Alfred Muli is not just the proud father to his three year old daughter, Ayn, but an active feminist whose life’s work has been dedicated to advocating for and raising awareness around women’s issues as well as encouraging more men to do the same. Inspired by his grandmother and supported by women in his family from a young age, he grew up with tremendous respect for the strengths he saw in women that were often disregarded within the culture.
In 2014, he began working for WASH United, a German NGO with a focus on menstrual health and hygiene, and together they established May 28th as the official Menstrual Hygiene (MH) Day. He became the first national coordinator for MH Day for his country, able to raise awareness around menstrual health and the importance of education around the subject.
From there, his efforts continued with Zana Africa, a social enterprise that manufactures disposable sanitary pads, where he managed an extensive study in 140 public schools at the Kenyan Coast, Ruby Cup, a sustainable and reusable menstrual cup producer, USAID WASH Pals Project at Iris Group, where he managed a research project that looked at how menstruation is treated in the workplace, and Street Business School, which offers entrepreneurship training with 180 partners spread across 27 countries for women to start and grow small businesses.
COVID also reconnected him with a few old friends and together they launched Unlearn Innovation Hub, a social enterprise whose platform is dedicated to unlearning the things you were socialized to believe before you had a chance to question them with an open mind. In 2022, on Menstrual Hygiene Day, his team traveled on what they called a ‘menstrual road trip’ between Nairobi and Nakuru making stops to educate more than 300 girls and 50 boys on menstruation. The menstrual road trips will continue to happen once every quarter.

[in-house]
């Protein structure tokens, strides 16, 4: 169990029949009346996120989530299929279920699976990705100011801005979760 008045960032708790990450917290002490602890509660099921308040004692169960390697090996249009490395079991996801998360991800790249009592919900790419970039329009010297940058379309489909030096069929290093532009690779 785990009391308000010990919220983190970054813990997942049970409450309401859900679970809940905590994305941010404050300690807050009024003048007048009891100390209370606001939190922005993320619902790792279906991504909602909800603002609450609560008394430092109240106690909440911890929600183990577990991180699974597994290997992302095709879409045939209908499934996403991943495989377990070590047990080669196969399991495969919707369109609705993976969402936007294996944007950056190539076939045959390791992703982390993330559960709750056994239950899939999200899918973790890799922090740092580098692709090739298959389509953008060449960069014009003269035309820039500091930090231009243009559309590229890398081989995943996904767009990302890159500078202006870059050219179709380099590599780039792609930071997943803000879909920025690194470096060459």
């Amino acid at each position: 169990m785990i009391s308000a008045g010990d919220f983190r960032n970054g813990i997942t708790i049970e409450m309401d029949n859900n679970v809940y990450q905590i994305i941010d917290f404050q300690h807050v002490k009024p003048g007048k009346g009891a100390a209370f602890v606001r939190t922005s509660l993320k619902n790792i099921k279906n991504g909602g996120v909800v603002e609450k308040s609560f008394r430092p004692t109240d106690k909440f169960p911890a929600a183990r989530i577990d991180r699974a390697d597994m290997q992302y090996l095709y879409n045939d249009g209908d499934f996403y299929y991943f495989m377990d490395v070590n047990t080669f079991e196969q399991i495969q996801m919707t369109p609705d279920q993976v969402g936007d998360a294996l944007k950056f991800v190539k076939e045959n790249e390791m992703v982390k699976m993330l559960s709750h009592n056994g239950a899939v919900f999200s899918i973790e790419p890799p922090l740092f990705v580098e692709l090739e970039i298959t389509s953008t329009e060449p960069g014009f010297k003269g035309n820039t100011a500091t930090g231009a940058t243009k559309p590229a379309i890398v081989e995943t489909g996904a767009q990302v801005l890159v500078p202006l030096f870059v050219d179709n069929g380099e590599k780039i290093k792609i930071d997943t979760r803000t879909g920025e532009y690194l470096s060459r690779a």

Normally, our stories focus only on the relationship between the father and his daughter, but in Alfred’s case, his efforts show he’s fathering far more women than just his Ayn, and inspired us to share all the work he’s doing to make the world better for women. At Dads of Daughters, our goal is to reinvent “father” or “fathering” as a verb to carry the same connotations “mothering” does — a nurturing, supportive energy that bolsters you up whenever you need it.
Alfred, however, will be the first to admit that he often feels like he’s learning a lot more from Ayn than she is from him.
For instance, she knows how to live in the beauty of a moment, which is something as adults we feel restricted to do, to the point where it feels impossible sometimes.
“When I’m out with her though, she opens the world up to me again —- the colors, the textures, even the cars. Enjoying what’s right in front of you rather than wishing for something else. These are the things we should be doing more often.”
He and his wife Faustinah, whom he credits with being instrumental in helping him be the best man, father and husband he can be, both encourage her instinct to explore whatever may catch her interest, regardless of social norms or gender roles — for example, her recent inclination toward adrenaline rush inducing gymnastics thought to be more appropriate for boys.
And while he worries sometimes that some of the inherited trauma from the past might inadvertently spill over onto her as she grows up, he tries to instill enough resilience in her so that she will always know what is hers to take on and what is not to avoid ever being negatively impacted by anything he’s experienced.
From all of us at Dads of Daughters, we thank you for sharing your story and your work with us, Alfred, and for all you do for the women of the world and with the hope of inspiring more men to do the same!